Making a Scene

Tracy Buchholz revives her popular LGBT dance party at Voyeur this weekend

Tracy Buchholz

A fixture on the nightlife scene in Philly for many years now, Tracy Buchholz is back from L.A. and back in business with the relaunch of her popular Scene (10 p.m) party on Sat., Feb. 26, at Voyeur. The lesbian promoter is also working with Sisterspace with 10 percent of proceeds from the party going to the women’s charity.

Buchholz sat down with GPhilly to discuss what we can expect from the weekend bash, how LGBT nightlife has changed over the years and what’s all the fuss about electro pop.

Scene was a game changer for LGBT nightlife when you created it several years ago. What inspired you to bring it back to Philly?

The party itself has gone through many name changes, back in 2004 it was called Elevate. The last two years it’s been called The Scene. For me, it was always about my friends. We had fun going out, but always felt like something was missing. I moved out to California and took a break from throwing events. When I moved back from Los Angeles a few years ago, I hadn’t planned on starting up again, but eventually I was hearing about the same missing components at some parties, and was convinced by friends to start up again.

How has the lesbian scene changed?

Definitely the amount of parties has grown. I think people felt the same as I did, that there wasn’t a party that felt right for them. And in this day and age of easy social marketing, people went right out and did what I did, which was create something of their own.

Courtesy of Scene

What are ladies looking for from nightlife now?

The economy still isn’t what it was – and women are definitely aware of that. You have to make it worth the price of parking, admission and drinks. They want a good crowd, good music and well-priced cocktails. Plus, venue is important. So is a sound system. You don’t want to be in a venue packed like sardines, and you want to hear the music when you’re on the dance floor!

The younger generation of party goers seems to be attracted to monthly events at rotating venues where there’s always something new. How does that fit into what you’re doing?

Not only does the younger generation like switching things up by changing the venue they’re partying at, but I think as acceptance of the LGBTQ community continues to grow, it’s easier now for us to party at any bar or club in the city. That said, you have to keep things fresh and really make it worthwhile to pull in a crowd. For us, music plays a big part in that. We’re bringing in KASH as our new resident DJ, who has a really wide range of music in her collection. We are definitely headed into the direction of electro, pop, but keeping it mainstream in some respects so everyone can find music they’ll want to dance, too.

What about the guys? It seems that more of these parties are attracting pretty mixed crowds – including queers and transgendered people.

The boys that come to the parties are great. I think they’re there to hang with their friends in a less “pick up” bar or club-type scene. They get to hang and party with the ladies. As for queers and transgendered folks, again, the party is about having a good time. At some parties, I feel like you have to fit a certain stereotype to fit in, but this party is chill.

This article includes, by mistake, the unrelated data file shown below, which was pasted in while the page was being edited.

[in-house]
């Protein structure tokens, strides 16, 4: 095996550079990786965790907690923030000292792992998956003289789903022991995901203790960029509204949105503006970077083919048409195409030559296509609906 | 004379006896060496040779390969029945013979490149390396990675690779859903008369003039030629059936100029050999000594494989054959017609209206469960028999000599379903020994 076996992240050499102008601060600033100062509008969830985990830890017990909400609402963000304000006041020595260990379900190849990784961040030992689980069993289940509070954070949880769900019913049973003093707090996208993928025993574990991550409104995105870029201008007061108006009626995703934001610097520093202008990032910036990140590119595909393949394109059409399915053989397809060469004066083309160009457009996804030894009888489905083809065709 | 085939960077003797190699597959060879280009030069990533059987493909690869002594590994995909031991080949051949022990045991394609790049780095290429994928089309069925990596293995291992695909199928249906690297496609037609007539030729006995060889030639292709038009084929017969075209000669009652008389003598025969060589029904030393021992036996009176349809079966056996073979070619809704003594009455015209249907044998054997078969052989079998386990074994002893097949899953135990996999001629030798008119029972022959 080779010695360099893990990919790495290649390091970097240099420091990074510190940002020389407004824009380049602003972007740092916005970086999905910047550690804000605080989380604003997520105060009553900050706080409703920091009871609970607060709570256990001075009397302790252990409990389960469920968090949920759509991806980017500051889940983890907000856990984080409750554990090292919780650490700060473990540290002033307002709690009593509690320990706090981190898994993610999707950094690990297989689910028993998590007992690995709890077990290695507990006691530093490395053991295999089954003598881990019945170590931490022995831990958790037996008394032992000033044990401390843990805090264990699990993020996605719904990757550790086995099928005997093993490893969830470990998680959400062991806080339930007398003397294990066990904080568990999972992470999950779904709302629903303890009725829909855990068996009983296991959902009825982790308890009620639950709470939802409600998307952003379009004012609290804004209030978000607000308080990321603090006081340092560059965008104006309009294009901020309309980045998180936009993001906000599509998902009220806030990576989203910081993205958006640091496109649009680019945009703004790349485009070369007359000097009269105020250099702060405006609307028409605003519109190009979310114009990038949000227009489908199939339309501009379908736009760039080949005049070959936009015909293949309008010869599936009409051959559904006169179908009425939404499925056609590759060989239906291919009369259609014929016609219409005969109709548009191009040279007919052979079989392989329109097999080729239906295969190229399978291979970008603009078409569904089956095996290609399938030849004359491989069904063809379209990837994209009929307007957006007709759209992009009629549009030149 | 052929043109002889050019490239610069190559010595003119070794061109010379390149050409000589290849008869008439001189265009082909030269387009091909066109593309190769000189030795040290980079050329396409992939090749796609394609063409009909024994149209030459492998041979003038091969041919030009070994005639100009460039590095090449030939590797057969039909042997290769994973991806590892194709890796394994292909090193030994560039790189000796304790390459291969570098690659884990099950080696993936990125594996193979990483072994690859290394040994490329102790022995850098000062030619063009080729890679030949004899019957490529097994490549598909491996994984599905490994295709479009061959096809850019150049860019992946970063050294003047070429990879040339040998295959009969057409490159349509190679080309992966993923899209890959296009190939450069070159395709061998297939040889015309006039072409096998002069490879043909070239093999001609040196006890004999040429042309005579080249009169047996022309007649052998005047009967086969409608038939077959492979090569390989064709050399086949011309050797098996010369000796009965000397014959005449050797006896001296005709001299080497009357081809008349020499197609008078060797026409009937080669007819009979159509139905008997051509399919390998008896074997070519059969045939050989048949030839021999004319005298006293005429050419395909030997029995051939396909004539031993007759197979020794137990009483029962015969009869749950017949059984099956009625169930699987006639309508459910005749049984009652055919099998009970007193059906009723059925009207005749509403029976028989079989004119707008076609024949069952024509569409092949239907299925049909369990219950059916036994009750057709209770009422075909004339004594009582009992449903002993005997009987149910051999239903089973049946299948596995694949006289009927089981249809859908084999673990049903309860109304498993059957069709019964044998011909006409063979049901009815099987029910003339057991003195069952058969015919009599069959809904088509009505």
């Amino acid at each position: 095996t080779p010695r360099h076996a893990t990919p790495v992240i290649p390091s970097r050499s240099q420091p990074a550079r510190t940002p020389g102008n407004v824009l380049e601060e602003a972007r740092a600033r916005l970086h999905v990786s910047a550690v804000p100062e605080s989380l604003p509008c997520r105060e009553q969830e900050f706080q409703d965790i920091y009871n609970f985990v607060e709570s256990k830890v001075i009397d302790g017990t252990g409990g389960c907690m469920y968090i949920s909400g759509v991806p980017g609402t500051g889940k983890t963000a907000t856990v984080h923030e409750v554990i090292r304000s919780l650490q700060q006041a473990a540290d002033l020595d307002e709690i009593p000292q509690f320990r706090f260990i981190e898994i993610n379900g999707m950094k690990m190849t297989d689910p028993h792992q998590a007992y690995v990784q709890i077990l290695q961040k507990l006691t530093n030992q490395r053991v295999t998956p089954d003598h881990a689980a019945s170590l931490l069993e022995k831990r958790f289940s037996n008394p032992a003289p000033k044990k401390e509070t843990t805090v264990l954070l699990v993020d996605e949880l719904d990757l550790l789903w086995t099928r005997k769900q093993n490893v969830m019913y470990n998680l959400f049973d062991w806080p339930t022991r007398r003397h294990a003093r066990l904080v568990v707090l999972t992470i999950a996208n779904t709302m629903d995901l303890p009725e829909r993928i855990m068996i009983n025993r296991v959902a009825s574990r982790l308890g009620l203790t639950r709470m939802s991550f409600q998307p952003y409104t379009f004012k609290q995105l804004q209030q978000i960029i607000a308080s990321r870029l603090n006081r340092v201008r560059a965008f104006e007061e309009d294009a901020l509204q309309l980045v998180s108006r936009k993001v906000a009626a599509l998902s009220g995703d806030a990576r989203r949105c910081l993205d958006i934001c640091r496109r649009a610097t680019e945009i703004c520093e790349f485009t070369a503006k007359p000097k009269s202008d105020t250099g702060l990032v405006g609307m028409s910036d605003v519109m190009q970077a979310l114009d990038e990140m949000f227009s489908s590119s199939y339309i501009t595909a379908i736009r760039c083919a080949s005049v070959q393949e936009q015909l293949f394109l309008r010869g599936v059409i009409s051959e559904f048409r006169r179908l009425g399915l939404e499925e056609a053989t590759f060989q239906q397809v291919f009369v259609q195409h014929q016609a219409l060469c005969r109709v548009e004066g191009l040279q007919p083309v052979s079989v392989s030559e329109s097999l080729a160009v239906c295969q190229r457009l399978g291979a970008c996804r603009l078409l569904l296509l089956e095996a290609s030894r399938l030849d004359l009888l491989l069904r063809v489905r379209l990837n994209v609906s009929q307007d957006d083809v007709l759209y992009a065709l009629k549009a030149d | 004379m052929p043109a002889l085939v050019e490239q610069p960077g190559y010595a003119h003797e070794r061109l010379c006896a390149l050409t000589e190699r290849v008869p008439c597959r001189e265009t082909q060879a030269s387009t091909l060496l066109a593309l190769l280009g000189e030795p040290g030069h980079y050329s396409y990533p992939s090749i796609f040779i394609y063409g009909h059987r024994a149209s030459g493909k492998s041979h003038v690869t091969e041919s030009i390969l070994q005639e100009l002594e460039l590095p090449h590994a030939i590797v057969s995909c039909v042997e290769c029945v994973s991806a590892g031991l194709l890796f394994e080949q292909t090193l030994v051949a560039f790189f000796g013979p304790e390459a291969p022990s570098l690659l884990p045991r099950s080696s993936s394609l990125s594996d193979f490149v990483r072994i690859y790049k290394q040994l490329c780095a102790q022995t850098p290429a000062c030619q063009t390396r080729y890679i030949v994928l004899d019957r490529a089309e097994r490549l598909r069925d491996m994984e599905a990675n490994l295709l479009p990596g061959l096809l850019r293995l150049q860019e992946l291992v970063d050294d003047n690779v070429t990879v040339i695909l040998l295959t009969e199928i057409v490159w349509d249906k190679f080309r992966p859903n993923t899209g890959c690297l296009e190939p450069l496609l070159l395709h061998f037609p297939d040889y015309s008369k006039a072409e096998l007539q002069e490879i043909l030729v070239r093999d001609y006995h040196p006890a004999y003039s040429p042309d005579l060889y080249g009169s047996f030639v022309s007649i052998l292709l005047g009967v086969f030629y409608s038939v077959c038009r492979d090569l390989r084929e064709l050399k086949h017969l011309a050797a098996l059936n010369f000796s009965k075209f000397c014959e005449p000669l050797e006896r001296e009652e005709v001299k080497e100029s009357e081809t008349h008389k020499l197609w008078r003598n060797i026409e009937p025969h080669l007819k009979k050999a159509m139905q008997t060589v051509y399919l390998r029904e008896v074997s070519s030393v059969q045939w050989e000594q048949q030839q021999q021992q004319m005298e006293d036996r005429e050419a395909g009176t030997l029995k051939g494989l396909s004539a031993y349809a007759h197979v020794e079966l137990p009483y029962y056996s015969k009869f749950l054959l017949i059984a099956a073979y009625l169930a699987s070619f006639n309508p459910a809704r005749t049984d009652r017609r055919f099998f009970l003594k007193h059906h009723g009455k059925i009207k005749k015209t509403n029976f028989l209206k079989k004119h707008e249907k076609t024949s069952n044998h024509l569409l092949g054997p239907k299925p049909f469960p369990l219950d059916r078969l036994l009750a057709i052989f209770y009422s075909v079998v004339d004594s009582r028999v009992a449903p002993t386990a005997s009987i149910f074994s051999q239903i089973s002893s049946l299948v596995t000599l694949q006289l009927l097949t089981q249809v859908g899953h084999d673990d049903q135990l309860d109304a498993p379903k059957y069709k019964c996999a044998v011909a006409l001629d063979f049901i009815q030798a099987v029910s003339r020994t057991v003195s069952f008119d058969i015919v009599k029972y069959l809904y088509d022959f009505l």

Do you mostly attract Philly folks?

Definitely a Mid-Atlantic crowd. I think everyone likes to switch up where they’re hanging, and coming to Philly is an easy trip for folks from Delaware and New Jersey.

Music in gay nightlife can sometimes get pretty static – you’re guaranteed to hear Gaga on heavy rotation. How do you keep things fresh?

It’s funny. Even if certain music is “played out,” I think part of the problem is going to different clubs and hearing the same mix at each one. I’ve actually spent  hours working with KASH searching for new music, new versions of songs that are popular. We’re definitely moving towards more pop and electro, but doing it in a fresh and club kind of way. I mean, Voyeur is one of the largest clubs in the city with an amazing sound system. We’re not doing our job right if we don’t have that dance floor packed by midnight.

What else can we expect on Saturday?

Our team just expanded. We’ve added Erica Dubrow and Mare Lemongelli to the Scene team. We’re working on something special so that our single friends coming out will have an easier time making new friends. But you’ll have to come out to the party to find out what exactly is going down.

What’s your advice for anyone hitting the town wanting to have a good time?

Get a good wingman, women. I’m serious!  As long as you’ve got a good crew, you’re assured to have a good night. Oh, and leave the drama at home!

Any wardrobe must-haves for the ladies?

I’m a huge advocate of not having dress policies. I mean, listen, don’t wear sweatpants out – nobody wants to see that out at a club, but the Scene is all about having your own diverse style. Seriously, I see people out at our party and I’m totally envious of their outfits. I’m typically a T-shirt and jeans kind of girl, and the Scene is about being out with your friends and having a good time, so whatever you need to wear to do that, then do it!

What’s your advice for girls wanting to meet girls?

It’s hard – I’m recently single myself. That’s why it’s really important to have friends. And Facebook. Everyone I know has done some Facebook stalking before the weekend (no one wants to admit it, though). But really, if you’re shy like me, it’s hard to just go up and introduce yourself. You never know if people are single or taken, which is one of the reasons we’re going to unveil a little something to help in that area at our party.